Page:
Husky Homecoming For Romar
Nov. 18, 2002
By TIM KORTE
AP Sports Writer
SEATTLE - Lorenzo Romar is back at Washington, and it didn't take him long to notice how things have changed since his playing days.
'There used to be a place called Abigail's over on Lake Union. They had the best chicken and dumplings,' Romar recalled.
Now it's a fast-food restaurant.
Romar has changed, too.
Long gone are his days in top-of-the-thigh uniform shorts and knee-high socks as a point guard for the Huskies from 1978-80. You can still see Romar dressed like that on the cover of Washington's media guide, however.
These days, Romar works the sidelines wearing a dark suit.
That's not all that is different.
When Bob Bender was fired last spring after three straight losing seasons, Washington athletic director Barbara Hedges hired Romar from Saint Louis. He returned to his alma mater to find an overhauled and upgraded arena.
As Romar and his staff settled in, they redefined what it means to play for the Washington Huskies.
'It's almost like being a freshman again. Everything is new,' junior point guard Curtis Allen said. 'We're all adjusting. Top to bottom, the whole program is different. We have found that coach Romar is big on discipline.'
He wasn't talking about shot selection.
On the first day Romar met his players, he told them they had to be on time for classes and were expected to conduct themselves on campus and in the community to reflect well on the university.
'We haven't seen a lot of street rebellion from our guys,' Romar said. 'They're starting to take ownership of our program.'
Hedges thinks Romar's arrival can generate a buzz around Seattle, where football rules the campus and college basketball historically has struggled in the shadow of the NBA's SuperSonics.
'There's always increased interest whenever there's a change,' Hedges said. 'Everyone's anxious to see how they'll do, how they'll coach. And because of Lorenzo's attachment to the university, there's going to be even more interest.'
Romar's first-year goal is modest: finish in the top half of the Pac-10 and hope for a postseason berth. Over the long run, the Huskies expect to compete on the floor and the recruiting trail against the likes of Arizona and UCLA.
'The expectation level is very high,' Hedges said. 'That's the kind of men's basketball program we want.'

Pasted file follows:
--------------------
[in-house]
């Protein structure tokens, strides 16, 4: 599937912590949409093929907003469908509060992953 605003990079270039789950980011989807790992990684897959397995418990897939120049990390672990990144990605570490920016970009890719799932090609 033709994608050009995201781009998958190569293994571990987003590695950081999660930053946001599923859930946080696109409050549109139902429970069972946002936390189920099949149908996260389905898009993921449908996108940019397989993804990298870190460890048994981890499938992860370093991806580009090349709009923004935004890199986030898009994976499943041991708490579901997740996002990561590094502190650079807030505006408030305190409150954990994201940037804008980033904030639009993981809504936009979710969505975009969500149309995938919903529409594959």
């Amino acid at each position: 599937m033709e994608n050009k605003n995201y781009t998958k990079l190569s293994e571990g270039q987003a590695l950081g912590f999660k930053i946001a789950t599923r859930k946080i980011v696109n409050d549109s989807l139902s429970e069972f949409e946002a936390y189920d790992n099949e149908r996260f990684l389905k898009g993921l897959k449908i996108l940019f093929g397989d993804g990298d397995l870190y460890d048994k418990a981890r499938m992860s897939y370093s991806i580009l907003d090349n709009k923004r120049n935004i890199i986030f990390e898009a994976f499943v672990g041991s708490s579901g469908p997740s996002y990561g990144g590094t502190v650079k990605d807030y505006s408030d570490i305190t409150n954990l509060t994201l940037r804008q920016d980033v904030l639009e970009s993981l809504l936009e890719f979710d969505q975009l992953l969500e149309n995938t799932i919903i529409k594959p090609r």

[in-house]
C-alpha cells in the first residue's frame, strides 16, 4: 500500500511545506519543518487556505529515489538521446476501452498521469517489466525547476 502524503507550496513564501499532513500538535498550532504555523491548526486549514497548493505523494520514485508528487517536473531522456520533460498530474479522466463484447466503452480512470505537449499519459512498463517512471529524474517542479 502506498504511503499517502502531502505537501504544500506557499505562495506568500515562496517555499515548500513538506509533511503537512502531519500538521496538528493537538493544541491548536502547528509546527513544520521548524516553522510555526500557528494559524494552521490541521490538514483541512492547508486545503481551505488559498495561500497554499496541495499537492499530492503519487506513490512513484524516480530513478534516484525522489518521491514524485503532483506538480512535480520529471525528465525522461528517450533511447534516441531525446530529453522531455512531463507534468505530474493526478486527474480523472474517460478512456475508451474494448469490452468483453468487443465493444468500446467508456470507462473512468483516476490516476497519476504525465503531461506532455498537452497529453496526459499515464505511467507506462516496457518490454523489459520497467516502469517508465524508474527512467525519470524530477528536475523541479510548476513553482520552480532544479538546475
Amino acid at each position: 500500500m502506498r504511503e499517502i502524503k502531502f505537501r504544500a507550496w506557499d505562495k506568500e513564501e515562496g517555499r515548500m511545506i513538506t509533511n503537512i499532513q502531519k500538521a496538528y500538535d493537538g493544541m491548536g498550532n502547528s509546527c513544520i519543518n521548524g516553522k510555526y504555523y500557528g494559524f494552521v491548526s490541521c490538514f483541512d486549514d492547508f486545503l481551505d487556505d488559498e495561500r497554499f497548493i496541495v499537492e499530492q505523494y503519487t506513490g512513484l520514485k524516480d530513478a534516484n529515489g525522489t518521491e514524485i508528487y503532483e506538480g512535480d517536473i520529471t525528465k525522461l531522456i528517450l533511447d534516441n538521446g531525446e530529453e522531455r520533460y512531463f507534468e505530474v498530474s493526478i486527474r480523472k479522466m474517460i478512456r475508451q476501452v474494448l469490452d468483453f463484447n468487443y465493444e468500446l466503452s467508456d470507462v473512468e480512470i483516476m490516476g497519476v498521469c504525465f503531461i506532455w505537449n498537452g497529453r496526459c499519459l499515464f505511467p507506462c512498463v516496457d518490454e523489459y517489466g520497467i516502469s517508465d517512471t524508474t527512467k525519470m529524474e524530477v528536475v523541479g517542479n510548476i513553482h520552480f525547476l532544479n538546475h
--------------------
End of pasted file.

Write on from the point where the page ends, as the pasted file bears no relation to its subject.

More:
Romar knew a little about the Huskies before returning. His Saint Louis teams beat Washington each of the last two seasons.
The standout is Doug Wrenn, a 6-foot-6 swingman who led the Huskies with a 19.5 scoring average last season as a sophomore. Wrenn played at Connecticut but was dismissed after his freshman year and returned home to Seattle.
He can dictate a game, but Romar wants Wrenn's assists totals to increase when opponents double-team him.
'I'm stating the obvious when I say how talented he is,' Romar said. 'What has really impressed us is his ability to draw the defense and find the open man. He's trying to do what we've asked him to do.'
Allen, meanwhile, averaged 12 points and 4.3 assists, and shooting guard C.J. Massingale had two 25-point games last season. Since he played in the backcourt, Romar expects a lot from his guards.
'Good guards not only make your offense better, they also break down the defense and make it harder for the other team to get into an offense,' Romar said. 'The good ones hustle after loose balls and make their free throws.'
Romar is encouraged by the return of Mike Jensen, a 6-8 forward who redshirted after dislocating his shoulder early last season. He'll help replace the graduated David Dixon, who averaged 8.4 points, 6.4 rebounds and blocked 67 shots.
After coaching at Pepperdine and Saint Louis, Romar saw a big increase in the talent level at Washington. This is his quickest team, he said, and he hopes to build a mobile, fullcourt squad that embraces defense.
'If we get this down, we're going to be something amazing,' fifth-year center Marlon Shelton said. 'Some teams don't have all the talent, but they work as a team and they get to the NCAA tournament. I don't see why we can't do that.'